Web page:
KAMPALA. Badru ‘Mr Crush’ Lusambya totally failed on his promise to take his opponent Muhamed Sebyala to a boxing school. Instead, Lusambya learnt his lesson as the man he so much dismissed, pounded him right from the bell, until he wrapped his arrogance in the proverbial towel and threw it in, just in the seventh of ten rounds, in front of a massive crowd at La’ponye Hotel parking lot.
Fans of either boxers did not believe what they were seeing. But some saw shock, some surprise.
While those in the red corner savoured a surprisingly victorious Thursday morning, as their fighter Sebyala humiliated a four-time African champion, Lusambya’s apologists were utterly shocked seeing their Mr Crush being crashed by a man who can never dream of matching even half his fame.
Lusambya entered the ring corner at 5:09 and three minutes later referee Jacob Wokorach let the national super welterweight title fight begin.
Surprisingly, as Lusambya retreated to his corner, after the third round, his mouth was already bleeding, a sign of the suffering he had incurred from Sebyala’s all sorts of punches, and that disarming right jab. That blood patched the right leg of his white trunks.
Sebyala, bigger and more mobile, chopped Lusambya’s body with left and right hooks, and uppercuts, all-morning, and almost whenever he went for the head, he was perfect and venomous.
Lusambya’s answer: left hooks that either never connected or were too weak to deter a charged opponent. He could not even guard.
In the fifth, Sebyala landed a combination on the body that staggered Lusambya to the ropes in front of me. Running to the middle, he suffered more to the chest, the head, but the bell saved him. In the break, Sebyala smiled to the crowds and twirled that pair of green gloves that had so far done an atrocious job.
Moment of truth
By now, everyone was contented that only a miracle could restore Lusambya’s confidence that had knocked out 24 of his 26 professional victims. Sebyala wasn’t to let this happen. He looked a possessed man, with unbelievable fitness and power. Lusambya looked dizzy and nearly falling. This is not what Lusambya’s fans paid for. It’s not what kept us here in this uncovered space, absconding sleep from 8pm to 6am. In the seventh, Sebyala tortured Lusambya again, with intent to finish him off. First, he pummeled him close to his red corner, until he fell between the ropes. His blood dropped in my face and my notepad.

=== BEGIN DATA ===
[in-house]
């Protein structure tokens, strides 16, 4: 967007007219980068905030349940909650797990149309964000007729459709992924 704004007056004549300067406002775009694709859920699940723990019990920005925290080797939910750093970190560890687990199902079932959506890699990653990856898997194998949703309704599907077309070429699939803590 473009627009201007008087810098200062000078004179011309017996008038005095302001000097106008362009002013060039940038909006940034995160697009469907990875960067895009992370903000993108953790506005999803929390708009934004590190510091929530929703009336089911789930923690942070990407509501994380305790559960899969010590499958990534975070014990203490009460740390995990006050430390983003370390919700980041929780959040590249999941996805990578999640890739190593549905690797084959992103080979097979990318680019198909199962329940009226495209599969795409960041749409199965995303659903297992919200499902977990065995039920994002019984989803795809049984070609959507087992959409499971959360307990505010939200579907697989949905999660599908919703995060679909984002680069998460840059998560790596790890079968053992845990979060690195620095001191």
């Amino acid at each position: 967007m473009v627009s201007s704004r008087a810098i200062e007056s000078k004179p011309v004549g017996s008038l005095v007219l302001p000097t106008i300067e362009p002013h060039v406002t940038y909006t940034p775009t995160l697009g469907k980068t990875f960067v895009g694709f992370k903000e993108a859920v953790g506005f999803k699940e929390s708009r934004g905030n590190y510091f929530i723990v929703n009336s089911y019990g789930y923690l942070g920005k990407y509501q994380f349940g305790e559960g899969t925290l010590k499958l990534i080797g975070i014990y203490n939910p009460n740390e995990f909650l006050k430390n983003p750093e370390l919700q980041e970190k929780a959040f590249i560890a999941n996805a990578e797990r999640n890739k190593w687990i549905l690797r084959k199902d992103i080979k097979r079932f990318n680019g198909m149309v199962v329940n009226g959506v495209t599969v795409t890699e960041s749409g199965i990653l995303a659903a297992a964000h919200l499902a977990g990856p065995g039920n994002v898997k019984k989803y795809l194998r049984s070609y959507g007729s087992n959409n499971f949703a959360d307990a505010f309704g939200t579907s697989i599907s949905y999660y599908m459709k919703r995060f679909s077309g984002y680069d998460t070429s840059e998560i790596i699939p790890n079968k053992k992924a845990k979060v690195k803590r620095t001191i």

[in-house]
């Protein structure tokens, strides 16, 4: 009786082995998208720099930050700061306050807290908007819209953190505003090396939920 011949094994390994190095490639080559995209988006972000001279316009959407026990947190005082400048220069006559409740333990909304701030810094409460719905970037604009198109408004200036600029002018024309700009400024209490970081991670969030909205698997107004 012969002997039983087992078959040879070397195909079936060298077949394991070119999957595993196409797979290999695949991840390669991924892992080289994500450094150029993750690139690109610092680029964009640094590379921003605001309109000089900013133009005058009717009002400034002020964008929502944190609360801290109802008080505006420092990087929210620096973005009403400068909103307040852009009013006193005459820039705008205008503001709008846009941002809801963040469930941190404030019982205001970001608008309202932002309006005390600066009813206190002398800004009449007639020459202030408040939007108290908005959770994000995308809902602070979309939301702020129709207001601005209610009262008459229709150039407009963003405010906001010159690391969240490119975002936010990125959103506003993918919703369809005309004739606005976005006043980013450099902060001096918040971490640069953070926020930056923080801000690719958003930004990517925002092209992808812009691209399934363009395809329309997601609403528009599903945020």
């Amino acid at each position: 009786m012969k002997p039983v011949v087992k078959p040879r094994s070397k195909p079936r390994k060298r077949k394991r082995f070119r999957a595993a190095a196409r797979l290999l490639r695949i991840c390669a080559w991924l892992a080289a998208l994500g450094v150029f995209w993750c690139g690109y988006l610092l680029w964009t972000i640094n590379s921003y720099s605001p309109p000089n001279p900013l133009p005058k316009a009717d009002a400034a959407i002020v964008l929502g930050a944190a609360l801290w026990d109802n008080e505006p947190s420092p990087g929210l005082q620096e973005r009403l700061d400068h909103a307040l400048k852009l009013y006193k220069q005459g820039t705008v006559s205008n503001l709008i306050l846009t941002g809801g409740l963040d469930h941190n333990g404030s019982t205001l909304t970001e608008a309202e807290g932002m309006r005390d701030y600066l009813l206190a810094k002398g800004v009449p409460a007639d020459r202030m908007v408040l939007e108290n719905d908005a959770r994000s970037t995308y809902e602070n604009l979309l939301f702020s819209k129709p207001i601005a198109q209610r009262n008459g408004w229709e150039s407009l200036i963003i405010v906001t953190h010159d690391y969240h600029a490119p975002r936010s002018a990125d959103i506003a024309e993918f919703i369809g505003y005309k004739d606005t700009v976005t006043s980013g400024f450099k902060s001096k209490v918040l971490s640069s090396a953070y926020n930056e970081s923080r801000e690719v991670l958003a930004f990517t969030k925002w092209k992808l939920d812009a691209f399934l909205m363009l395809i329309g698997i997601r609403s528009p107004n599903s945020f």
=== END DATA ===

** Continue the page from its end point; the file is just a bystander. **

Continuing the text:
When Lusambya got up, he got the same punishment, this time worsening his wounds. Sebyala ran to his red corner. Seeing a bleeding and haggard Lusambya coming again surprised him. But this was it. His arrogant opponent had come to hug him and congratulate him on this huge victory.
No one cared about the scorecards, before he gave up. After all, everyone had seen that everything Lusambya tried, or tried to try just failed completely.
Even he confessed: “I just don’t know but this has never happened to me,” he said in his red corner as he contemplated such an ignominious defeat to the man he labeled “stunted” and “cannot go past the sixth round against me.”
Both welcome a rematch, but we all know who needs it most. Isn’t this the bizarre news of “a cyclist knocking down a train,” which Lusambya equated to such a defeat?